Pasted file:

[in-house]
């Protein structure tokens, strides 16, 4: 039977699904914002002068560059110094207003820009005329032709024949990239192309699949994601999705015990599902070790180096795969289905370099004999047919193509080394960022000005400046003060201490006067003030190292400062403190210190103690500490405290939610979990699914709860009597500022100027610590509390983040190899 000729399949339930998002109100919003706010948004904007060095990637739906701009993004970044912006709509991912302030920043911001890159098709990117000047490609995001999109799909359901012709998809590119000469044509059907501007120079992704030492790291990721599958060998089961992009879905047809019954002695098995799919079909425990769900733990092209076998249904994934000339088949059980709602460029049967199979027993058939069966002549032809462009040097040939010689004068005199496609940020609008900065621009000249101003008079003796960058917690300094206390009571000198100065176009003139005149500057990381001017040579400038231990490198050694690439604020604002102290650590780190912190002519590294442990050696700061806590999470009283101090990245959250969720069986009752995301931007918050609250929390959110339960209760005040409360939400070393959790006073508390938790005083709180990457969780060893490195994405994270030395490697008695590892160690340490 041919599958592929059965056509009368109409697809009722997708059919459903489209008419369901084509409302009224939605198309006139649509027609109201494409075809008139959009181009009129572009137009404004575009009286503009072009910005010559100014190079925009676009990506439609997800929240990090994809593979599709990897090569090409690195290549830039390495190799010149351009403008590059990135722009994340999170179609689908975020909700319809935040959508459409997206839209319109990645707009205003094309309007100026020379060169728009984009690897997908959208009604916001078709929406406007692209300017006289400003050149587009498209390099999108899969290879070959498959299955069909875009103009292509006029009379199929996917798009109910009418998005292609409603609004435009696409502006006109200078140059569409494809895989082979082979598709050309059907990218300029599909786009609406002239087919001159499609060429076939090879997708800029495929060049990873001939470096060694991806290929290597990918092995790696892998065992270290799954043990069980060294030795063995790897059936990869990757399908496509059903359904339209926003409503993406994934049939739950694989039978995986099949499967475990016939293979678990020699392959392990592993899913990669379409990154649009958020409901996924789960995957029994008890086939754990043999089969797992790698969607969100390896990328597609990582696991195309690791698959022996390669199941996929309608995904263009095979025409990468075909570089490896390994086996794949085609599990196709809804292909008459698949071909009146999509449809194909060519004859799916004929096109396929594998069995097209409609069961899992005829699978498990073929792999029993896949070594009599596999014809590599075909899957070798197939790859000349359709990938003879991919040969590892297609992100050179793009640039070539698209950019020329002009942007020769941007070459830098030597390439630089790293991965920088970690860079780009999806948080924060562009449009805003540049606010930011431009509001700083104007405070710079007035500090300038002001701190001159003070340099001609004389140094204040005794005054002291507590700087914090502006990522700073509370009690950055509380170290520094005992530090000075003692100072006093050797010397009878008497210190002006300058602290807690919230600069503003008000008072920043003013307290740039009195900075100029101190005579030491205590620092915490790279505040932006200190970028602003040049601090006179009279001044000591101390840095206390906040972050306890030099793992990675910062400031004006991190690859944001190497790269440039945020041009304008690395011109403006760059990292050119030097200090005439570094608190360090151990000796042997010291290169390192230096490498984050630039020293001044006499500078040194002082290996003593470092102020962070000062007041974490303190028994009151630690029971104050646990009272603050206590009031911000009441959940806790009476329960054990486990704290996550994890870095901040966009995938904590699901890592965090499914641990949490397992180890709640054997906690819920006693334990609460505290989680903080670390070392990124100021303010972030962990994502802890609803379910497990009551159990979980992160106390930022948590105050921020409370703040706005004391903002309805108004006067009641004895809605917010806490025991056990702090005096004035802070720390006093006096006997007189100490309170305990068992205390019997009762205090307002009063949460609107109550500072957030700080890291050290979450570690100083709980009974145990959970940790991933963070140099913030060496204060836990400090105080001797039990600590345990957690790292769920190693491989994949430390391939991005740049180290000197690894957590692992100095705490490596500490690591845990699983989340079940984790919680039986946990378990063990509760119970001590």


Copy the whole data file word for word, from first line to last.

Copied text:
[in-house]
């Protein structure tokens, strides 16, 4: 039977699904914002002068560059110094207003820009005329032709024949990239192309699949994601999705015990599902070790180096795969289905370099004999047919193509080394960022000005400046003060201490006067003030190292400062403190210190103690500490405290939610979990699914709860009597500022100027610590509390983040190899 000729399949339930998002109100919003706010948004904007060095990637739906701009993004970044912006709509991912302030920043911001890159098709990117000047490609995001999109799909359901012709998809590119000469044509059907501007120079992704030492790291990721599958060998089961992009879905047809019954002695098995799919079909425990769900733990092209076998249904994934000339088949059980709602460029049967199979027993058939069966002549032809462009040097040939010689004068005199496609940020609008900065621009000249101003008079003796960058917690300094206390009571000198100065176009003139005149500057990381001017040579400038231990490198050694690439604020604002102290650590780190912190002519590294442990050696700061806590999470009283101090990245959250969720069986009752995301931007918050609250929390959110339960209760005040409360939400070393959790006073508390938790005083709180990457969780060893490195994405994270030395490697008695590892160690340490 041919599958592929059965056509009368109409697809009722997708059919459903489209008419369901084509409302009224939605198309006139649509027609109201494409075809008139959009181009009129572009137009404004575009009286503009072009910005010559100014190079925009676009990506439609997800929240990090994809593979599709990897090569090409690195290549830039390495190799010149351009403008590059990135722009994340999170179609689908975020909700319809935040959508459409997206839209319109990645707009205003094309309007100026020379060169728009984009690897997908959208009604916001078709929406406007692209300017006289400003050149587009498209390099999108899969290879070959498959299955069909875009103009292509006029009379199929996917798009109910009418998005292609409603609004435009696409502006006109200078140059569409494809895989082979082979598709050309059907990218300029599909786009609406002239087919001159499609060429076939090879997708800029495929060049990873001939470096060694991806290929290597990918092995790696892998065992270290799954043990069980060294030795063995790897059936990869990757399908496509059903359904339209926003409503993406994934049939739950694989039978995986099949499967475990016939293979678990020699392959392990592993899913990669379409990154649009958020409901996924789960995957029994008890086939754990043999089969797992790698969607969100390896990328597609990582696991195309690791698959022996390669199941996929309608995904263009095979025409990468075909570089490896390994086996794949085609599990196709809804292909008459698949071909009146999509449809194909060519004859799916004929096109396929594998069995097209409609069961899992005829699978498990073929792999029993896949070594009599596999014809590599075909899957070798197939790859000349359709990938003879991919040969590892297609992100050179793009640039070539698209950019020329002009942007020769941007070459830098030597390439630089790293991965920088970690860079780009999806948080924060562009449009805003540049606010930011431009509001700083104007405070710079007035500090300038002001701190001159003070340099001609004389140094204040005794005054002291507590700087914090502006990522700073509370009690950055509380170290520094005992530090000075003692100072006093050797010397009878008497210190002006300058602290807690919230600069503003008000008072920043003013307290740039009195900075100029101190005579030491205590620092915490790279505040932006200190970028602003040049601090006179009279001044000591101390840095206390906040972050306890030099793992990675910062400031004006991190690859944001190497790269440039945020041009304008690395011109403006760059990292050119030097200090005439570094608190360090151990000796042997010291290169390192230096490498984050630039020293001044006499500078040194002082290996003593470092102020962070000062007041974490303190028994009151630690029971104050646990009272603050206590009031911000009441959940806790009476329960054990486990704290996550994890870095901040966009995938904590699901890592965090499914641990949490397992180890709640054997906690819920006693334990609460505290989680903080670390070392990124100021303010972030962990994502802890609803379910497990009551159990979980992160106390930022948590105050921020409370703040706005004391903002309805108004006067009641004895809605917010806490025991056990702090005096004035802070720390006093006096006997007189100490309170305990068992205390019997009762205090307002009063949460609107109550500072957030700080890291050290979450570690100083709980009974145990959970940790991933963070140099913030060496204060836990400090105080001797039990600590345990957690790292769920190693491989994949430390391939991005740049180290000197690894957590692992100095705490490596500490690591845990699983989340079940984790919680039986946990378990063990509760119970001590």